[The role of alcohol and/or benzodiazepines in occupational accidents compared to accidents due to other causes]

Wien Med Wochenschr. 2004 Oct;154(19-20):482-8. doi: 10.1007/s10354-004-0085-9.
[Article in German]


All patients who were admitted within one year to the Department of Traumatology of the Innsbruck University Hospital as a result of an accident were included in this epidemiological study: a total of 1611 patients. 18.9% (n = 304) of these patients were injured as a result of a work-related accident and the remaining 81.2% (n = 1307) were involved in accidents due to other causes. Within the group of patients involved in work-related accidents, alcohol consumption was more frequent in males (13.3%) than in females (1.8%) (p = 0.016) and clearly lower than in patients injured by accidents due to other causes. In work--related accidents we found a correlation between the educational standard of patients and the frequency of alcohol consumption. The mean blood alcohol concentration was lower in patients involved in work-related accidents (0.76 +/- 0.58 g/l) compared to other injuries (1.63 g/l +/- 0.74 g/l). No correlations were found concerning benzodiazepine use and demographic variables and all measured benzodiazepine plasma levels were within the therapeutic range.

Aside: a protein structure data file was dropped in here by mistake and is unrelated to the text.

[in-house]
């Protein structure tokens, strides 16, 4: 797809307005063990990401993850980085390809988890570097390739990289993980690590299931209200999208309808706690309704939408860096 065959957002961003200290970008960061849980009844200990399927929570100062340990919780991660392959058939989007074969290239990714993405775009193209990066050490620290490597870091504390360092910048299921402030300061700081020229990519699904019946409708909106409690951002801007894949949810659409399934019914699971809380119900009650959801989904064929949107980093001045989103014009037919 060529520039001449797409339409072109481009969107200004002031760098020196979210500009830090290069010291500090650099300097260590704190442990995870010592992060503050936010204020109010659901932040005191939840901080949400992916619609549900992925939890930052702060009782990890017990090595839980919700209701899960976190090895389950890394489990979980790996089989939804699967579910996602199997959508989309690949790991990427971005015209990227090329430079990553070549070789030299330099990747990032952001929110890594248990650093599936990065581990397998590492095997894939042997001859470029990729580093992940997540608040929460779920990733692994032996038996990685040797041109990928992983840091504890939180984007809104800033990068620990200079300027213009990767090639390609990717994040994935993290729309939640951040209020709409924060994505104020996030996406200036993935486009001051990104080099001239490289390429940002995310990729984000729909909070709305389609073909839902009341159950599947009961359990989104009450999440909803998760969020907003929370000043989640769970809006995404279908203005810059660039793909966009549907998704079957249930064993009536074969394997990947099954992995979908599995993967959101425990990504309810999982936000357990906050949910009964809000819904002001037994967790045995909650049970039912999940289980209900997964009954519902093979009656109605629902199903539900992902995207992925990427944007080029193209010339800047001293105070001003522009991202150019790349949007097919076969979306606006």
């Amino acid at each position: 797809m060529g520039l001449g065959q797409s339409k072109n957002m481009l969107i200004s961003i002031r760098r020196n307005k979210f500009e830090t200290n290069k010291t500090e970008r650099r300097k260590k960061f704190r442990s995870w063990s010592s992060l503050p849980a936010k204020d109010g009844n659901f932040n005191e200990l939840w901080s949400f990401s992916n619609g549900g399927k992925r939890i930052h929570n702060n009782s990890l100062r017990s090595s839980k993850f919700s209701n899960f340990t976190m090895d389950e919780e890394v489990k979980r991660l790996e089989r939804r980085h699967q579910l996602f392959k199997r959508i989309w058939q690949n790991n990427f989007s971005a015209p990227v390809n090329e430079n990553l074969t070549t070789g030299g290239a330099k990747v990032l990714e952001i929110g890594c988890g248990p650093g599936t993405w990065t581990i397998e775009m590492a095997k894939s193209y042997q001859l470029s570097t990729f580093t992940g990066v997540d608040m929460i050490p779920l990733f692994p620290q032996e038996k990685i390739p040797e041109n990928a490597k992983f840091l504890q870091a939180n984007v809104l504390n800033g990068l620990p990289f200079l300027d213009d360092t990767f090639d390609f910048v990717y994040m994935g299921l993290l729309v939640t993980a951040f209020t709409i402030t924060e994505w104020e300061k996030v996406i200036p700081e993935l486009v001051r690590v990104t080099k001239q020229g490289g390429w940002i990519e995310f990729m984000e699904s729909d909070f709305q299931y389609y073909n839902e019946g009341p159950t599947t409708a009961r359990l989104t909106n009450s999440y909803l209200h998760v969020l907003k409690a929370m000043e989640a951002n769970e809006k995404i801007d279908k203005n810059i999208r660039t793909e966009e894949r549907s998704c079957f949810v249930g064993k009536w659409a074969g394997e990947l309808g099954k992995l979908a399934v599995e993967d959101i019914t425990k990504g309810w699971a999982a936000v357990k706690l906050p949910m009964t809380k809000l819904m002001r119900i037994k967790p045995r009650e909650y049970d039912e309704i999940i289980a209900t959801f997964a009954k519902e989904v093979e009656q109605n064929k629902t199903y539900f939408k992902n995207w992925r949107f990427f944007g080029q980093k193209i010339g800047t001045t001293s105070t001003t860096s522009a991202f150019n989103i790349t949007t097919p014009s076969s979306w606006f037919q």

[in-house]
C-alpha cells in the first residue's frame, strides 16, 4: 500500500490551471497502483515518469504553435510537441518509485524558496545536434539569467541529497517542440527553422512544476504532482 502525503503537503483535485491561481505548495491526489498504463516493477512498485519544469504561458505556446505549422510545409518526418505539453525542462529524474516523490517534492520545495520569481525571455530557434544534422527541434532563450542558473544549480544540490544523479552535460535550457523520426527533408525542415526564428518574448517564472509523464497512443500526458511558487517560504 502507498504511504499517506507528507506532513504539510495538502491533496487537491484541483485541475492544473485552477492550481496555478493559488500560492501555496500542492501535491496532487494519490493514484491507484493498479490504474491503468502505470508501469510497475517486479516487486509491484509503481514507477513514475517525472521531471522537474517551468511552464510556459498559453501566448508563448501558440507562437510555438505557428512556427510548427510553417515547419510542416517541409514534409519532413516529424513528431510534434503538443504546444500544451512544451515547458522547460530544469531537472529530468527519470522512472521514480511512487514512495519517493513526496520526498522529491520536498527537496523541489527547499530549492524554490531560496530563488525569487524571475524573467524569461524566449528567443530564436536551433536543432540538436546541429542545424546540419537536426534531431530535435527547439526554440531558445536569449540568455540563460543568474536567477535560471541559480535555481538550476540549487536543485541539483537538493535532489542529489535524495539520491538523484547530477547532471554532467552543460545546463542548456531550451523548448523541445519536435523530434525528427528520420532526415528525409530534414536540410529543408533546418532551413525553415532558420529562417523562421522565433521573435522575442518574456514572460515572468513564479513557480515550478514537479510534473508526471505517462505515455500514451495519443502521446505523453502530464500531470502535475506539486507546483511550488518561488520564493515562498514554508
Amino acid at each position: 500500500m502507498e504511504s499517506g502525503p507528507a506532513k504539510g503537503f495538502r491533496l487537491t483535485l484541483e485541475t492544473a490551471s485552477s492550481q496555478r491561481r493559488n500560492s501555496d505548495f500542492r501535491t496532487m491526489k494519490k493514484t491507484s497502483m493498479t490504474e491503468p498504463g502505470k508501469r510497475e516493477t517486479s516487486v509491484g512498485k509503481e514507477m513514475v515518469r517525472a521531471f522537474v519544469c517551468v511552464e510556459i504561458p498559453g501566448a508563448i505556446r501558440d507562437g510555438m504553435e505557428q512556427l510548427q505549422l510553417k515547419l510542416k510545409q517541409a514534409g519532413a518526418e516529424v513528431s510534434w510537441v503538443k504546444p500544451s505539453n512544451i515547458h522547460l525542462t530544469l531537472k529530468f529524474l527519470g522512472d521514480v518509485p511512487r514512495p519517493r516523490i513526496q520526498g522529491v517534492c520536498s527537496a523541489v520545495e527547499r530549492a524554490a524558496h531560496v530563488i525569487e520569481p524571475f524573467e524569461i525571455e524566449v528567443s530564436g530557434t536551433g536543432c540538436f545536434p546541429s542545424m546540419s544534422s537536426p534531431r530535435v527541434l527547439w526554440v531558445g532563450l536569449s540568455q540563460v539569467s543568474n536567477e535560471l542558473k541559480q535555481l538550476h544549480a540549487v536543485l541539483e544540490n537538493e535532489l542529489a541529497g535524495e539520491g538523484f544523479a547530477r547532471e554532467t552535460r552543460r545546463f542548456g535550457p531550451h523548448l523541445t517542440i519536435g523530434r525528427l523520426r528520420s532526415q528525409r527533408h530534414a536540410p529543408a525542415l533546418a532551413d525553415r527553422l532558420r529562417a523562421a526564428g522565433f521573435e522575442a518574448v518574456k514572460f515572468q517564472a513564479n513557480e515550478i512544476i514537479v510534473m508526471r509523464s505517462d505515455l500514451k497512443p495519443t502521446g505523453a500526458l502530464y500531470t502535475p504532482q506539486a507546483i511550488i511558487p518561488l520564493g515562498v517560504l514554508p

Publication types

  • English Abstract

MeSH terms

  • Accidents, Occupational / statistics & numerical data*
  • Adult
  • Aged
  • Alcoholic Intoxication / epidemiology*
  • Austria
  • Benzodiazepines*
  • Comorbidity
  • Cross-Sectional Studies
  • Educational Status
  • Female
  • Humans
  • Male
  • Middle Aged
  • Socioeconomic Factors
  • Statistics as Topic
  • Substance-Related Disorders / epidemiology*
  • Wounds and Injuries / epidemiology*


  • Benzodiazepines